As a Peace Corps volunteer, a large portion of my day is just spent interacting with people in my village, hanging out and going through life’s motions. In Burkina Faso, as I assume in other places in the world, there is a large social dependence on chatting. I regularly have people come over to my house for no other purpose than to say ‘hello’ and make sure everything is well. It is not foreign to spend hours seated, talking. Sometimes, these hours aren’t even spent talking but rather being alongside others.
This past week I have been working a ton in Ouagadougou, the capital, to put together storybooks for children. In this round of work, myself and a group of volunteers will be producing ten different stories all completed in 6 languages: English, French, Moore, Jula, Fulfulde, and Goumantchema. We collected the stories in our villages, wrote a few, and then adapted a couple out-of-copyright western tales. The artwork came from both volunteers and Burkinabe. This whole project was started out of a need to develop reading materials in local languages for preschool-aged children. Currently, no such resources exist and those kids lose out on a prime time to build a base for a future of learning. Their future of learning also doesn’t always look favorable either, but this is the best place for us to start. A thank you is needed for my Mother, for helping to fund this project in the first round. As it grows we will be searching for additional funding, ideally from larger organizations here in Burkina and abroad.
It has been just over two months since I have posted anything on here. It is not so much that my life has been devoid of adventure and intrigue. Peace Corps is always an adventure, yet not always a glamorous one. In the US, everyone has good days and bad days. That is just a fact of life. Here, however, the swings seem much more drastic but it almost has to be expected. It would be hard for me to have the intense excitement of an impromptu hippo hunt in Indiana. At the same time, heartbreak and work frustrations get super charged when you don’t have the easy ability to call up a friend and meet up for drinks, head to the gym to blow off steam, or just say “today is for me, I’m going to take it easy and relax. Go to a movie alone, order Chinese, then take a walk down town.” For me, a completely nebulous schedule and copious amounts of time for self-introspection can be an opportunity to build myself into a better grounded and skilled person and then just as easily shift to self deprecating destruction and personal dismantling, then back again within the course of an afternoon as I serve in Burkina.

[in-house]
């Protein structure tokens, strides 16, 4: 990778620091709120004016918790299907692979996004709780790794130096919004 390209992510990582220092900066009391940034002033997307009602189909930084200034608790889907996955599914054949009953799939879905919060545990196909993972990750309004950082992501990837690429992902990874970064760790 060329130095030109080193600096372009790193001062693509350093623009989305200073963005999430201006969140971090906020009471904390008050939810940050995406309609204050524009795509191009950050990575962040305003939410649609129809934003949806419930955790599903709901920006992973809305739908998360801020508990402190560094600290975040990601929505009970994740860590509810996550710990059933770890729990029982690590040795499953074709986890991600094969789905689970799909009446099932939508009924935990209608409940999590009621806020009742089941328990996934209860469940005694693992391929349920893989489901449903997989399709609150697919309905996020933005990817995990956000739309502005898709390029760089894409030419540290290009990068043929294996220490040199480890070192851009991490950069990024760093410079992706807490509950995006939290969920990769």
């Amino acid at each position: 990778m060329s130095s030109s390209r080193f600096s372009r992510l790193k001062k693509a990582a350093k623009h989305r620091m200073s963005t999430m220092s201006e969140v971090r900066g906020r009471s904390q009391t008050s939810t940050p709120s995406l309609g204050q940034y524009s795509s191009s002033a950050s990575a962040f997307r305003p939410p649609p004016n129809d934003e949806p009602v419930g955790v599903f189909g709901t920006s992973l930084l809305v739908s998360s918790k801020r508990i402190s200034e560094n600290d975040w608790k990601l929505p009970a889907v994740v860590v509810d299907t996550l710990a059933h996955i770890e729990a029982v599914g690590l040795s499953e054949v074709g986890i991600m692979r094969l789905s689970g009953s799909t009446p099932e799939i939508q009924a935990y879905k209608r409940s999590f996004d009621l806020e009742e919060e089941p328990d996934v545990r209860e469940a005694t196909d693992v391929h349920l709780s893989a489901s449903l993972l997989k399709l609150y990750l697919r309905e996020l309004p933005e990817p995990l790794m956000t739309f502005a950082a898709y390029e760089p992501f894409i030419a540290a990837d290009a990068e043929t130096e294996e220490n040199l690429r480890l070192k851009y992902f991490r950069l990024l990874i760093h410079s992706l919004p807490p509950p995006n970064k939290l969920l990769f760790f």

In Burkina, I am helping with an initiative to create resources for kindergartens. Currently, few early childhood learning opportunities exist. As Americans, we likely grew up with picture books, hidden pictures, puzzles, and mazes. These tools introduce the concept of written word, expand critical thinking, and develop fine-motor skills. Burkinabe village children are essentially without such resources and many volunteers and development workers feel this hampers their education throughout the rest of their life.